Sexual health experts are of the opinion that detailed research has to be done to confirm whether a fertility tracking app can prevent pregnancy.
This area has gained much attention after such an app – Natural Cycles – was given a go ahead as a contraceptive method. A clinical study was done in 2015 which proved that the app is as effective as any pill in its category.
How the app works
Women are provided with a form in which they input their body temperatures, date of menstruation and ovulation test results, reports The Telegraph.
The app then processes this data via an algorithm and then advises the women regarding their fertility status.
The advice should assist the women whether they are in a good position to have unprotected sex or not.
Whereas sexual experts have come out to support the notion that awareness app can widen one’s contraception choice, three organizations issued a warning on Thursday that being enlisted as a medical devise does not mean it can be effective.
Natural Cycles was approved as a class IIb medical device by Tüv Süd, which means it can now be marketed as a hormone-free, non-invasive contraceptive option.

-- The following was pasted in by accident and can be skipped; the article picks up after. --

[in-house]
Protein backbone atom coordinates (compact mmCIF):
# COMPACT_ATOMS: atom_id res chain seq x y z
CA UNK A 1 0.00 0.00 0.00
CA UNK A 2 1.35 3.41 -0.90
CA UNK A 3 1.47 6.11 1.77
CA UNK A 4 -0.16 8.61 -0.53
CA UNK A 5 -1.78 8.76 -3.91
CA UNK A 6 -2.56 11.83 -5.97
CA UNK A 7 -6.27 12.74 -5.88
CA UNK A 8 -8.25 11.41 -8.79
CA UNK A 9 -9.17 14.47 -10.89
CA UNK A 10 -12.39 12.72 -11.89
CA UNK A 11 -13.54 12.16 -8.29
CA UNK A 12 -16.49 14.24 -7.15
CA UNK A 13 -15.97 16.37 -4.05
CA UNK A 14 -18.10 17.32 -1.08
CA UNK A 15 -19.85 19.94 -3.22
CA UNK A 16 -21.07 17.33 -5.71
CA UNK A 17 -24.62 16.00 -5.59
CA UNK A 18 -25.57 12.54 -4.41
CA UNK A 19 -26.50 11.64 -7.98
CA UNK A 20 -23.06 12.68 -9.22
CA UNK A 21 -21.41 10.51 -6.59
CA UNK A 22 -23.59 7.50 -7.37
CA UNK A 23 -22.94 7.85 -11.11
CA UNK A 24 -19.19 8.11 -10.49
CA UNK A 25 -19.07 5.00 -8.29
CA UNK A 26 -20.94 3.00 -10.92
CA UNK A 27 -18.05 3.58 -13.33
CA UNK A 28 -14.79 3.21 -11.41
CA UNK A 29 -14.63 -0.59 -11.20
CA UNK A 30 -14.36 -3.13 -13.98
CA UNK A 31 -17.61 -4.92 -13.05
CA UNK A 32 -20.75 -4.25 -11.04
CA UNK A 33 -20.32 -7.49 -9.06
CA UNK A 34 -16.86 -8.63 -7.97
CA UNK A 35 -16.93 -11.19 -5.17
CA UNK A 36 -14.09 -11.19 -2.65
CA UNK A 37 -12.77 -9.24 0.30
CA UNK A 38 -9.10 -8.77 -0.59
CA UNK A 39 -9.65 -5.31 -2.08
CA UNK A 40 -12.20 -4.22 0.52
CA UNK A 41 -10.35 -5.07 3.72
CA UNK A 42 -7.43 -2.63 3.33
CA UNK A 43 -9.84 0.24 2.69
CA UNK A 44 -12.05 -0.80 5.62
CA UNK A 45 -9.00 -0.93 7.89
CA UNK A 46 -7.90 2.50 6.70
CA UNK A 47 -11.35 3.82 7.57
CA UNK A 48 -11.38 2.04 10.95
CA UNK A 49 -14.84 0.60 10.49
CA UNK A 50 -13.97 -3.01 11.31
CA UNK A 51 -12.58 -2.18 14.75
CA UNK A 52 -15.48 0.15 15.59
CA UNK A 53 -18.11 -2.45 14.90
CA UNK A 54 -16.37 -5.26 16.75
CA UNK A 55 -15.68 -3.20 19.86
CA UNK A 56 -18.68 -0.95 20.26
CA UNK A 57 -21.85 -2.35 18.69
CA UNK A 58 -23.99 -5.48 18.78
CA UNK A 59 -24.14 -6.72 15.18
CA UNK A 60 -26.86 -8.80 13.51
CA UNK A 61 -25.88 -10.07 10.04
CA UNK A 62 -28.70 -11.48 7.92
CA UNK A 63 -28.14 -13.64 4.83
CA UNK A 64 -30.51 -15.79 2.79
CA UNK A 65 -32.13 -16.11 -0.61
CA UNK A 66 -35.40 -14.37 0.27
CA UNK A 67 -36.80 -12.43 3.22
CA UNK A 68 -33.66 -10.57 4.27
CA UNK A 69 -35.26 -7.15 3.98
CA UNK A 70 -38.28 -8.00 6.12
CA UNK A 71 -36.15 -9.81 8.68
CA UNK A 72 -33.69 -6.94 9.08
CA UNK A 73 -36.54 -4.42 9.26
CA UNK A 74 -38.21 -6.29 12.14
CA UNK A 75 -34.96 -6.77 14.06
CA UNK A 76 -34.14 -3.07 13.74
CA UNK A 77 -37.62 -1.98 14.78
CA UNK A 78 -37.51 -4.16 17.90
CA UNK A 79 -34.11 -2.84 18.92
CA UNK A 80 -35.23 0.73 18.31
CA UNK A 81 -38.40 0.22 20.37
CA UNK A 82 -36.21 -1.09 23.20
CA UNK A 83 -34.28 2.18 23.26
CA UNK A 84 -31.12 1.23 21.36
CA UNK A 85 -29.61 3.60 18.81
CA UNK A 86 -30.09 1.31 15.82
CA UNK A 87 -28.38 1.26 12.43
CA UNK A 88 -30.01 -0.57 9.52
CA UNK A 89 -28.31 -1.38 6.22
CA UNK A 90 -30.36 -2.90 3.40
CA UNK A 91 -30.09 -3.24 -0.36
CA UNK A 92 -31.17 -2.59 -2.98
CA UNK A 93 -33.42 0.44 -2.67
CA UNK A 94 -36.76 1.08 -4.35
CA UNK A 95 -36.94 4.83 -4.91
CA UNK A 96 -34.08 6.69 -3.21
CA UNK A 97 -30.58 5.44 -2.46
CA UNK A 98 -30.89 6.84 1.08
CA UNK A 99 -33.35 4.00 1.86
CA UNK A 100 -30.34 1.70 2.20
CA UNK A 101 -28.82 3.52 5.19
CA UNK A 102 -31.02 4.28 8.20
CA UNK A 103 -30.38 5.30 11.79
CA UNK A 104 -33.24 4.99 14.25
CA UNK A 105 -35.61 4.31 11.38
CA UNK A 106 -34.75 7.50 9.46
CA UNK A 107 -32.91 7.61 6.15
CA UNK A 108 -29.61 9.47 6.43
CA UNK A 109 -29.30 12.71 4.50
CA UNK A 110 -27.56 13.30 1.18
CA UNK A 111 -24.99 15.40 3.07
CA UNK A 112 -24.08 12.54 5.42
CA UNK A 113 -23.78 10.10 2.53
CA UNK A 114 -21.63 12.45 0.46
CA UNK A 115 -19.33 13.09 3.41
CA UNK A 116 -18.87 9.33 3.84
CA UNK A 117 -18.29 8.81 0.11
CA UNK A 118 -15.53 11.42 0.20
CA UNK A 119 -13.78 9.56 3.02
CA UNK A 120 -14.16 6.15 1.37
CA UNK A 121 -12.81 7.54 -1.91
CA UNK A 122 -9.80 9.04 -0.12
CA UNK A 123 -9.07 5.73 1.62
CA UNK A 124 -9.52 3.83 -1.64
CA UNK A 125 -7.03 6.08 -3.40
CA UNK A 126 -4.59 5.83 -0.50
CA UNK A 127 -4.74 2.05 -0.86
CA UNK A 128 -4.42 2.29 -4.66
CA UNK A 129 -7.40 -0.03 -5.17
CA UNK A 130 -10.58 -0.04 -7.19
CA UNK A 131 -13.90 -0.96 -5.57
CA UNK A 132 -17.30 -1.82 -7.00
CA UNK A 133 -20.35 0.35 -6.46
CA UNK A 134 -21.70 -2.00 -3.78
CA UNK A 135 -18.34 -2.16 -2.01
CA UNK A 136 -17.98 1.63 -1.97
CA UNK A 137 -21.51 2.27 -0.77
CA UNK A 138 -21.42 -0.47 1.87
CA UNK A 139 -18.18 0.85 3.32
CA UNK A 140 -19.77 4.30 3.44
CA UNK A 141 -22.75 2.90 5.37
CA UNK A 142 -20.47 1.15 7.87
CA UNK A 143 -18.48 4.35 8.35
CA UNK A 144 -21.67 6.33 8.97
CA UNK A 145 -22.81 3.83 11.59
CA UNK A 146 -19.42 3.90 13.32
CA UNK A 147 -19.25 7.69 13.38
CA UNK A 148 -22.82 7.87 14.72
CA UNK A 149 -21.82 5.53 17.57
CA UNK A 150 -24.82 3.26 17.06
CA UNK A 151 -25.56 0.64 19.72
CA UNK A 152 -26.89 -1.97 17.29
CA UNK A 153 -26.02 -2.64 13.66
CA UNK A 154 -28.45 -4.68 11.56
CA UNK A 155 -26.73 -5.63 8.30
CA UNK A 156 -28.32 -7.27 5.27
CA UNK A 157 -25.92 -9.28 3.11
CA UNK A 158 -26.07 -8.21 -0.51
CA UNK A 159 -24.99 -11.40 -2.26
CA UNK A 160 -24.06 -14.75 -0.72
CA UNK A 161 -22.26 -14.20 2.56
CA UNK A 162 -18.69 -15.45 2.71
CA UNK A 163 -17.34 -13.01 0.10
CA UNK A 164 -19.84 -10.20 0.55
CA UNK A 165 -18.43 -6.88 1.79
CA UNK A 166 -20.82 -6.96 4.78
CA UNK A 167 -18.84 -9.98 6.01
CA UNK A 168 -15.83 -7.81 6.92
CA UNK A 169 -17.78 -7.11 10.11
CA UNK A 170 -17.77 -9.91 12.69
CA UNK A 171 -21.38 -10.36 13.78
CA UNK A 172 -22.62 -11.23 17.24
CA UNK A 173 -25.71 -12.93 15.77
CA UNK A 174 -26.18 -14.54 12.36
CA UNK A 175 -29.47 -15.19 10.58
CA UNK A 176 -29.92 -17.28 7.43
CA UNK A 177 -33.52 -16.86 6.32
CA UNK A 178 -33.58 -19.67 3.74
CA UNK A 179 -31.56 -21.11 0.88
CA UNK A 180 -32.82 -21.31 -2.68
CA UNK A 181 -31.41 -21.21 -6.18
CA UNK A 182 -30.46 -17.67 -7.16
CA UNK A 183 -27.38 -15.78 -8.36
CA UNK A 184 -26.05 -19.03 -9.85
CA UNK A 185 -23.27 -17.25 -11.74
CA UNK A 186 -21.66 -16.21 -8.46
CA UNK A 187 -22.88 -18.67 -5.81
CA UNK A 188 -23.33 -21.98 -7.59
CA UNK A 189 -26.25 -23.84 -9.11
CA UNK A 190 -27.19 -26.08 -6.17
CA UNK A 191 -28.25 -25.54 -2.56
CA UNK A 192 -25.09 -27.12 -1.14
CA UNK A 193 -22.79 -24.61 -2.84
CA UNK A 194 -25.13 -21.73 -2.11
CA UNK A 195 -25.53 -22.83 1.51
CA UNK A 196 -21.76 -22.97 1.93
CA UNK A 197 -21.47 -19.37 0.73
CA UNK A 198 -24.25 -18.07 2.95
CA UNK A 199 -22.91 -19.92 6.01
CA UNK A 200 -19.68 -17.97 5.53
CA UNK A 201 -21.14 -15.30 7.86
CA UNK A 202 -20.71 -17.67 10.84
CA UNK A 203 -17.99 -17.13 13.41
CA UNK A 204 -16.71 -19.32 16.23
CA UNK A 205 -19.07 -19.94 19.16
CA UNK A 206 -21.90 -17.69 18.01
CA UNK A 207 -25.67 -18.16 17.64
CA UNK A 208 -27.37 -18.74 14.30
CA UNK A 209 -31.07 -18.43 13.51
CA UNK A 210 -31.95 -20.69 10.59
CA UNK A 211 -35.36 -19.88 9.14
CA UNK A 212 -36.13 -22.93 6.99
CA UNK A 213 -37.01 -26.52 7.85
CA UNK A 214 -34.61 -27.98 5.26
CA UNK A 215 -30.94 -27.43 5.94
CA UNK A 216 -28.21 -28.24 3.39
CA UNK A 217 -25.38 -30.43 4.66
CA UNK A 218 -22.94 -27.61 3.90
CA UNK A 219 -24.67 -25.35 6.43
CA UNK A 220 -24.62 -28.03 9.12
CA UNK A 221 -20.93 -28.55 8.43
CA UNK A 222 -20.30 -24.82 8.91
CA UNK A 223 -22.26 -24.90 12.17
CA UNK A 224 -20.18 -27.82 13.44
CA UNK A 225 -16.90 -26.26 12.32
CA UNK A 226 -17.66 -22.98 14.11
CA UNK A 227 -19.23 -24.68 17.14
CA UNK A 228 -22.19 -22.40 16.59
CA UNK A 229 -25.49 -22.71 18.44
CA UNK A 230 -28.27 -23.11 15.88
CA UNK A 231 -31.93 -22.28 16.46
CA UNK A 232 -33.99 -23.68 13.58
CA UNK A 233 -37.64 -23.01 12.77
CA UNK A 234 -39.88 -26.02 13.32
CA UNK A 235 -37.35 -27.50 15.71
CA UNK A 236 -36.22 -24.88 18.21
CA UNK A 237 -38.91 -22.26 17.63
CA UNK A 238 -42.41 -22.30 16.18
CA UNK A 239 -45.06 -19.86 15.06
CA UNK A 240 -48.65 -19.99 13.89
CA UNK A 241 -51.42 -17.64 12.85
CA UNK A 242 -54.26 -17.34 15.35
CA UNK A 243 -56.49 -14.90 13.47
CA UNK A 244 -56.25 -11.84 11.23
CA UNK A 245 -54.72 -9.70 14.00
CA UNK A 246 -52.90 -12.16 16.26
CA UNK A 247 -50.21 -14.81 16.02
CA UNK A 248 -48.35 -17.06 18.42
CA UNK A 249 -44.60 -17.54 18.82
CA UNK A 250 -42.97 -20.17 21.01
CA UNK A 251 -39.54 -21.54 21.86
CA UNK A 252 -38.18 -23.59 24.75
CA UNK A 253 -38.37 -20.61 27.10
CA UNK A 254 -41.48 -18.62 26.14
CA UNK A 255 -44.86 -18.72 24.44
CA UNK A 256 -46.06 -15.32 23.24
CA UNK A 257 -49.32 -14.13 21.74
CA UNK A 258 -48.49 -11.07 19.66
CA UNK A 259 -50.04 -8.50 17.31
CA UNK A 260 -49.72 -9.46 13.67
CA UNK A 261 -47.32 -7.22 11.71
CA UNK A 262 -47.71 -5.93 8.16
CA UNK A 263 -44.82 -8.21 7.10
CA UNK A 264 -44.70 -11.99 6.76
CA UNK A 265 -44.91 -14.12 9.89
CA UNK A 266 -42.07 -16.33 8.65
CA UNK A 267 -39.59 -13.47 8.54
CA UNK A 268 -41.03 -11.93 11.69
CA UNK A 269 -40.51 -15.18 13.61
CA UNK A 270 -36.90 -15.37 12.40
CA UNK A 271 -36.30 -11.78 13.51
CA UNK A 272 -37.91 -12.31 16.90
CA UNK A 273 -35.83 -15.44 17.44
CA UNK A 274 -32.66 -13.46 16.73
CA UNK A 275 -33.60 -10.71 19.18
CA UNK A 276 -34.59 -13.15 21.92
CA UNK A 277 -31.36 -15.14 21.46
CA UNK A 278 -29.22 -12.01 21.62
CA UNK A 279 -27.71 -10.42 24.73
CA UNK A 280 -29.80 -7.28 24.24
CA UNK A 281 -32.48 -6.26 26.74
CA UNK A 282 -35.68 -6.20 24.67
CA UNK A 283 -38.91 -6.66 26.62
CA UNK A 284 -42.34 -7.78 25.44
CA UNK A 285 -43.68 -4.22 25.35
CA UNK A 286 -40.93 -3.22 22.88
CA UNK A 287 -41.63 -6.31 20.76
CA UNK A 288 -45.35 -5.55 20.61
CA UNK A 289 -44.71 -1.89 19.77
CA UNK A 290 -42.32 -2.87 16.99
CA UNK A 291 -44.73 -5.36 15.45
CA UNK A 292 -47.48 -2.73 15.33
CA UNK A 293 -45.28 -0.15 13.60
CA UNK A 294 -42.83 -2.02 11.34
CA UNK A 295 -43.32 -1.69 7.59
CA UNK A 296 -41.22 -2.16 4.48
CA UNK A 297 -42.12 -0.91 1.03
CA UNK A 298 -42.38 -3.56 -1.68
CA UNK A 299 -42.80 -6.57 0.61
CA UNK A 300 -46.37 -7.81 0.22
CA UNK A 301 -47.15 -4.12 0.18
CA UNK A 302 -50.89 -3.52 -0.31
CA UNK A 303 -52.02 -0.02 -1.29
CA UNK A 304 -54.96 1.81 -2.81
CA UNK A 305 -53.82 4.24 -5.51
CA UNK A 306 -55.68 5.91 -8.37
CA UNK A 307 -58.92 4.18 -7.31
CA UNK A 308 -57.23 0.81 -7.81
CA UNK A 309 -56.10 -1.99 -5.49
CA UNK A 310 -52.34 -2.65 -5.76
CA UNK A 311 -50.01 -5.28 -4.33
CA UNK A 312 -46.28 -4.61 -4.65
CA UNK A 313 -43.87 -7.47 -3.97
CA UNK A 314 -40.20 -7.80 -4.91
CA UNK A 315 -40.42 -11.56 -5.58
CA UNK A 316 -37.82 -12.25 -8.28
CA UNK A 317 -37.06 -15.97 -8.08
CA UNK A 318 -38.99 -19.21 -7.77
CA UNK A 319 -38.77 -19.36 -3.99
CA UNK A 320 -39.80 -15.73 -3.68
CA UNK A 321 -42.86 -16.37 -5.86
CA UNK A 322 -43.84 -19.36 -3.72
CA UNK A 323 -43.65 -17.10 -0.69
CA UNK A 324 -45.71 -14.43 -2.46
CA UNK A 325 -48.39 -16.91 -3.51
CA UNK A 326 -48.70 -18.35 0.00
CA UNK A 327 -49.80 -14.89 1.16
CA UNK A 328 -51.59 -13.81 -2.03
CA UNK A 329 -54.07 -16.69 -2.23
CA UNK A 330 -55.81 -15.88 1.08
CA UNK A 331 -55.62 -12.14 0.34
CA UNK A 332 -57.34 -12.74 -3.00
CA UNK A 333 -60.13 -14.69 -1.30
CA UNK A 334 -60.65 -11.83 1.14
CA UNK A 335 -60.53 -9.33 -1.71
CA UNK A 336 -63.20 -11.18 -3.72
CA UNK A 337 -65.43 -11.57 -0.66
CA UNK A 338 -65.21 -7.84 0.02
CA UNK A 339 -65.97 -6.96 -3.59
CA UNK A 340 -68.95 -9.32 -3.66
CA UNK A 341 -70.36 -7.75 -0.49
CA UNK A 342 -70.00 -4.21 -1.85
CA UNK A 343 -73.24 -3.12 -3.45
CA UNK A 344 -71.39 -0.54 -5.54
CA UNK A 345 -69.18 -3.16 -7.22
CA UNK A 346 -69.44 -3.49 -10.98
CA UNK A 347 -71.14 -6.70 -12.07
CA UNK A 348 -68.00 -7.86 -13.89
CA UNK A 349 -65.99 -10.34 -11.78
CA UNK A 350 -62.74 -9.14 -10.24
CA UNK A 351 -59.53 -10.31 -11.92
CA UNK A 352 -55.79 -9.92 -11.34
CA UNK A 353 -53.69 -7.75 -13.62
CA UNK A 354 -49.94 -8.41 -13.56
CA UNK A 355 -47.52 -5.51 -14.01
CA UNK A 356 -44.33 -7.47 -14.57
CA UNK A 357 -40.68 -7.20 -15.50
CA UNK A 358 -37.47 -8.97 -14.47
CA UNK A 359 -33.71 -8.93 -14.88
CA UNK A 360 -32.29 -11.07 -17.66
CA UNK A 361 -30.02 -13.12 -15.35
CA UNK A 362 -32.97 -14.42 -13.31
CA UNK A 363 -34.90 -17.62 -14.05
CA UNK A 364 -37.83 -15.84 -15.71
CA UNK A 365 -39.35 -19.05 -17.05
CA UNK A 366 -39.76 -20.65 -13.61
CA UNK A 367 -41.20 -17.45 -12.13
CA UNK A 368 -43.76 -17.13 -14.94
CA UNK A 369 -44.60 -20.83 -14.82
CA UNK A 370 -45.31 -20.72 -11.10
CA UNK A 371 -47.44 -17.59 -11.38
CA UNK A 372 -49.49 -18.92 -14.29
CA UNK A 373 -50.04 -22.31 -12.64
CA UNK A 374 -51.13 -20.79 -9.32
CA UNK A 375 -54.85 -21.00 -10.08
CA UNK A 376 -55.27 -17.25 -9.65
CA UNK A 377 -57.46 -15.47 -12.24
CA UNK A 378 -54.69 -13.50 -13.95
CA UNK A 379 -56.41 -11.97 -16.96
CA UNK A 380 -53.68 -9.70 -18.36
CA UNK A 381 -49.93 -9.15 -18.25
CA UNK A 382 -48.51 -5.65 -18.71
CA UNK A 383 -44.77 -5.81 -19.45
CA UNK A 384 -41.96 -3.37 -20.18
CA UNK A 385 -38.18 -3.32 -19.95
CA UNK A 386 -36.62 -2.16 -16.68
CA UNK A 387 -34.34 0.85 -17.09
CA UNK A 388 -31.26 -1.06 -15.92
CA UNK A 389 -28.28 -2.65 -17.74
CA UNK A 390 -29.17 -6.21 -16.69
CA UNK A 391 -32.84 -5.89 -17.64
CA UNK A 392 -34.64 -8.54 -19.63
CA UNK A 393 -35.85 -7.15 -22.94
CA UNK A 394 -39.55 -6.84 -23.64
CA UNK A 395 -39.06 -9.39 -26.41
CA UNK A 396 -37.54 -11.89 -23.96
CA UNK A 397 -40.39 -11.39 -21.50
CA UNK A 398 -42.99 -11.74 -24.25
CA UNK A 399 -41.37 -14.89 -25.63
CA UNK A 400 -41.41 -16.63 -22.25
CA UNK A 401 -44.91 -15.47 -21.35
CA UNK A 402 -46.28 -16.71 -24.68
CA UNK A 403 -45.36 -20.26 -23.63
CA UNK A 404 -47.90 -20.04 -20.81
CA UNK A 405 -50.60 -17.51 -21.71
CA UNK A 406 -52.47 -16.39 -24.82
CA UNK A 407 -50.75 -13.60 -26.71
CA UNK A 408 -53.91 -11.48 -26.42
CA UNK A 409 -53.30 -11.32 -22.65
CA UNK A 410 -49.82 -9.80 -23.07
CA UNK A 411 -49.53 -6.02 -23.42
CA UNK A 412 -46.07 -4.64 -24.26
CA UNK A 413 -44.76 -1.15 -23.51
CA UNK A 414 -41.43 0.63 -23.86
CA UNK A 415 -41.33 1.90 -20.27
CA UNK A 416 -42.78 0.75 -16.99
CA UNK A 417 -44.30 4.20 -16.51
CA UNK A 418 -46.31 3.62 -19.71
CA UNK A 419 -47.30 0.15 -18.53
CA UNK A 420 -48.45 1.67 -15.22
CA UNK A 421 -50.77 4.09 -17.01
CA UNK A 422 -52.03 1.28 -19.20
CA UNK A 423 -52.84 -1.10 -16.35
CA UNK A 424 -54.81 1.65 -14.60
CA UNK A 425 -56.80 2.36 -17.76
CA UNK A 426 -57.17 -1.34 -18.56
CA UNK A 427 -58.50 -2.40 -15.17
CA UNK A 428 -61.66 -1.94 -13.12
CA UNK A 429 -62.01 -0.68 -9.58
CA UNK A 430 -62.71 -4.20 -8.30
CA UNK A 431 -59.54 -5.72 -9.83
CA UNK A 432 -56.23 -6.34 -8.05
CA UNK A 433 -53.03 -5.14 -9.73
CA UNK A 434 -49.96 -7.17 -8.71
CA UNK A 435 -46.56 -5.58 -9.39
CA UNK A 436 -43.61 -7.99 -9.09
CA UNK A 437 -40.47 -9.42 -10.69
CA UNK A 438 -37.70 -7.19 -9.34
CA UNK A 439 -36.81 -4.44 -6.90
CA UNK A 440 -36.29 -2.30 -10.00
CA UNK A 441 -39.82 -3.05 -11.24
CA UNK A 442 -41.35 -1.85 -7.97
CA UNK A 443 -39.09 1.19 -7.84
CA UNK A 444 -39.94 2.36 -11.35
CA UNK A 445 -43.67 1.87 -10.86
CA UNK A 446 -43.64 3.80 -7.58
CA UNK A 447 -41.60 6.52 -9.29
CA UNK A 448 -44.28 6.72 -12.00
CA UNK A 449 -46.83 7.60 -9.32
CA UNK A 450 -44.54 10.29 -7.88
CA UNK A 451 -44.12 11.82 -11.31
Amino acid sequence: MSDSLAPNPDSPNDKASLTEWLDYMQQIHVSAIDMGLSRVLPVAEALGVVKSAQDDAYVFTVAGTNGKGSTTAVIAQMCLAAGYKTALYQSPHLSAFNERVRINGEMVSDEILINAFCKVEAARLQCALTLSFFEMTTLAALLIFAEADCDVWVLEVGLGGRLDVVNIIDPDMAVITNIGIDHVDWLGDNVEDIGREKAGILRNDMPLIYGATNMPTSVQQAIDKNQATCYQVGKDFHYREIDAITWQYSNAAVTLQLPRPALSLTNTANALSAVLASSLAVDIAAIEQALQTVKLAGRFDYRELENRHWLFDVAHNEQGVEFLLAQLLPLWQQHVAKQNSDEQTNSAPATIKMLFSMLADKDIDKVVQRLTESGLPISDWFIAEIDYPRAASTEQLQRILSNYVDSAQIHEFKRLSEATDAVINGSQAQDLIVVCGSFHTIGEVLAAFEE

While commenting on the latest technology meant to boost women health, Dr Elina Berglund, co-founder of Natural Cycles said that the women are always interested in a non-hormonal form of contraception. The app now offers exactly that.
Dr Berglund added that they conducted high quality clinical studies and met all the regulatory requirements, paving their way for provision of newer option for contraception.
But many may still wonder whether this new technique is more effective than any other method of avoiding unwanted pregnancy.
Natika Halil, from the Family Planning Association explains that women have to be keen on avoiding the misinformation that non-hormonal contraception, be it the IUD, condoms or fertility awareness is always better compared to the hormonal contraception.
“Although hormonal contraception has some potential side-effects and health risks, it can also have a range of benefits such as controlling menstrual bleeding, reducing PMS symptoms and managing acne.”
The market is currently flooded with numerous fertility apps as well as period trackers but there is no a set system to evaluate them.
Dr Cecilia Pyper from Fertility UK said that the researches they have done so far suggest most of the apps are inaccurate.
“Large, independently-conducted prospective trials are needed before apps can be considered for contraceptive use.”